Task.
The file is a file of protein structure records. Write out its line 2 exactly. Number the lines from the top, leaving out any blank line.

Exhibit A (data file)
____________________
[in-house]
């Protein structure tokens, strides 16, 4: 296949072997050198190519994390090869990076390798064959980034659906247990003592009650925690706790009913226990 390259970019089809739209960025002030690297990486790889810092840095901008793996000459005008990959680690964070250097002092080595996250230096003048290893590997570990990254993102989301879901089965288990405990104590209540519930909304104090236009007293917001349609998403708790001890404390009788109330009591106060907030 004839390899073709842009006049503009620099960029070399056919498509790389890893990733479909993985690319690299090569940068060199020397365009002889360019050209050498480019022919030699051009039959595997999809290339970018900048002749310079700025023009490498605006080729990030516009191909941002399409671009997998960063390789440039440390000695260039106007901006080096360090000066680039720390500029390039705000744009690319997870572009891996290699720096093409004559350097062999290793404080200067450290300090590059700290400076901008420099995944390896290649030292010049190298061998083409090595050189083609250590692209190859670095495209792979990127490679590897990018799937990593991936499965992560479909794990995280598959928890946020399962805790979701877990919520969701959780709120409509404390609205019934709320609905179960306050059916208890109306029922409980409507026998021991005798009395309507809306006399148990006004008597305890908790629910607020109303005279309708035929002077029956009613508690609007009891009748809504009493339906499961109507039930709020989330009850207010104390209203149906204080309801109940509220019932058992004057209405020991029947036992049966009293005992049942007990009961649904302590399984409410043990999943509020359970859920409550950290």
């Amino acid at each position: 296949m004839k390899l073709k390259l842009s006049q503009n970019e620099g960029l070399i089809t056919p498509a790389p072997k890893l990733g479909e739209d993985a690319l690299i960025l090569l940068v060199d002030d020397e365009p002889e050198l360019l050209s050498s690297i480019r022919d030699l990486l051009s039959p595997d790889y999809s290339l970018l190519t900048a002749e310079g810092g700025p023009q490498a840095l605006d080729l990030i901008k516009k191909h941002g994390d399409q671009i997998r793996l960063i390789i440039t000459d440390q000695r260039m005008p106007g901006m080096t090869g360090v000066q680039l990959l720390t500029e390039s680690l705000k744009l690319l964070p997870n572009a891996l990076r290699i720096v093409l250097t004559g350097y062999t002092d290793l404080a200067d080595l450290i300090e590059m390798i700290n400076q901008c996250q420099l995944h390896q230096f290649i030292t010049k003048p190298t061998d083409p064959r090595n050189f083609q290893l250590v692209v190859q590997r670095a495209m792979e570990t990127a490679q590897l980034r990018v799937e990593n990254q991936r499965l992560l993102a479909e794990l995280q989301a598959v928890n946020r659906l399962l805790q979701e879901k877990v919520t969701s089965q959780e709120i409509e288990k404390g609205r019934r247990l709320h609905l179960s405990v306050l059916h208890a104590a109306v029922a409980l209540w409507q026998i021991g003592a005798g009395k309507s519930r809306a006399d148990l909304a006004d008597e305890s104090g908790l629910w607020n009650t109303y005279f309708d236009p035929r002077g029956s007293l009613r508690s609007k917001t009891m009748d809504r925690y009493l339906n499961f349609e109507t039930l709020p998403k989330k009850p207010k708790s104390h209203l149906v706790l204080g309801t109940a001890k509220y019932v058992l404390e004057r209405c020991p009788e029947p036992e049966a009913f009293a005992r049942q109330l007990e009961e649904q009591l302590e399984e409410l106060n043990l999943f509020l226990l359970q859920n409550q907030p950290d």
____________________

């Protein structure tokens, strides 16, 4: 296949072997050198190519994390090869990076390798064959980034659906247990003592009650925690706790009913226990 390259970019089809739209960025002030690297990486790889810092840095901008793996000459005008990959680690964070250097002092080595996250230096003048290893590997570990990254993102989301879901089965288990405990104590209540519930909304104090236009007293917001349609998403708790001890404390009788109330009591106060907030 004839390899073709842009006049503009620099960029070399056919498509790389890893990733479909993985690319690299090569940068060199020397365009002889360019050209050498480019022919030699051009039959595997999809290339970018900048002749310079700025023009490498605006080729990030516009191909941002399409671009997998960063390789440039440390000695260039106007901006080096360090000066680039720390500029390039705000744009690319997870572009891996290699720096093409004559350097062999290793404080200067450290300090590059700290400076901008420099995944390896290649030292010049190298061998083409090595050189083609250590692209190859670095495209792979990127490679590897990018799937990593991936499965992560479909794990995280598959928890946020399962805790979701877990919520969701959780709120409509404390609205019934709320609905179960306050059916208890109306029922409980409507026998021991005798009395309507809306006399148990006004008597305890908790629910607020109303005279309708035929002077029956009613508690609007009891009748809504009493339906499961109507039930709020989330009850207010104390209203149906204080309801109940509220019932058992004057209405020991029947036992049966009293005992049942007990009961649904302590399984409410043990999943509020359970859920409550950290």